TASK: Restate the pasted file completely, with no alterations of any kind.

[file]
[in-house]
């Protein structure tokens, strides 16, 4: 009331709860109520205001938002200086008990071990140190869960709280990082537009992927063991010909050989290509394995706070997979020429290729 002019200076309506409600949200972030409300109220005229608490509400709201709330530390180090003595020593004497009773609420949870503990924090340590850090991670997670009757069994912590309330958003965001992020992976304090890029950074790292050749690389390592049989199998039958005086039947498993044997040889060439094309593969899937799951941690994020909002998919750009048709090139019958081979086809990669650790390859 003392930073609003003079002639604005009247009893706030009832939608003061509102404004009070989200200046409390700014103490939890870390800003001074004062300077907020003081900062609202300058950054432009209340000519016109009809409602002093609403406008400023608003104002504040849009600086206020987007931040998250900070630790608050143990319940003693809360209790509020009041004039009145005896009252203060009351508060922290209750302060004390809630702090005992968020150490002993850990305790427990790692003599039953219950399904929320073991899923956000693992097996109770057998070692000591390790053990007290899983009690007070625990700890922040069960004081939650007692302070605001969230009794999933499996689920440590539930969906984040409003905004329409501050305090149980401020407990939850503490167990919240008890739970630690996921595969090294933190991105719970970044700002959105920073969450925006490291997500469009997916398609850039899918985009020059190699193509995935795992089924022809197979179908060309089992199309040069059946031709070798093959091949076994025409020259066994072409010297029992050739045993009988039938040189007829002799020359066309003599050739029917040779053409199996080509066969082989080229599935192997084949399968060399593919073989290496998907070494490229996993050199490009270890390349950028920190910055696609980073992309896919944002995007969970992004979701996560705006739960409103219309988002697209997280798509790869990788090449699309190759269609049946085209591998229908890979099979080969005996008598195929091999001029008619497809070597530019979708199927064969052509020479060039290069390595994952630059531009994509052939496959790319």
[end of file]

[in-house]
């Protein structure tokens, strides 16, 4: 009331709860109520205001938002200086008990071990140190869960709280990082537009992927063991010909050989290509394995706070997979020429290729 002019200076309506409600949200972030409300109220005229608490509400709201709330530390180090003595020593004497009773609420949870503990924090340590850090991670997670009757069994912590309330958003965001992020992976304090890029950074790292050749690389390592049989199998039958005086039947498993044997040889060439094309593969899937799951941690994020909002998919750009048709090139019958081979086809990669650790390859 003392930073609003003079002639604005009247009893706030009832939608003061509102404004009070989200200046409390700014103490939890870390800003001074004062300077907020003081900062609202300058950054432009209340000519016109009809409602002093609403406008400023608003104002504040849009600086206020987007931040998250900070630790608050143990319940003693809360209790509020009041004039009145005896009252203060009351508060922290209750302060004390809630702090005992968020150490002993850990305790427990790692003599039953219950399904929320073991899923956000693992097996109770057998070692000591390790053990007290899983009690007070625990700890922040069960004081939650007692302070605001969230009794999933499996689920440590539930969906984040409003905004329409501050305090149980401020407990939850503490167990919240008890739970630690996921595969090294933190991105719970970044700002959105920073969450925006490291997500469009997916398609850039899918985009020059190699193509995935795992089924022809197979179908060309089992199309040069059946031709070798093959091949076994025409020259066994072409010297029992050739045993009988039938040189007829002799020359066309003599050739029917040779053409199996080509066969082989080229599935192997084949399968060399593919073989290496998907070494490229996993050199490009270890390349950028920190910055696609980073992309896919944002995007969970992004979701996560705006739960409103219309988002697209997280798509790869990788090449699309190759269609049946085209591998229908890979099979080969005996008598195929091999001029008619497809070597530019979708199927064969052509020479060039290069390595994952630059531009994509052939496959790319």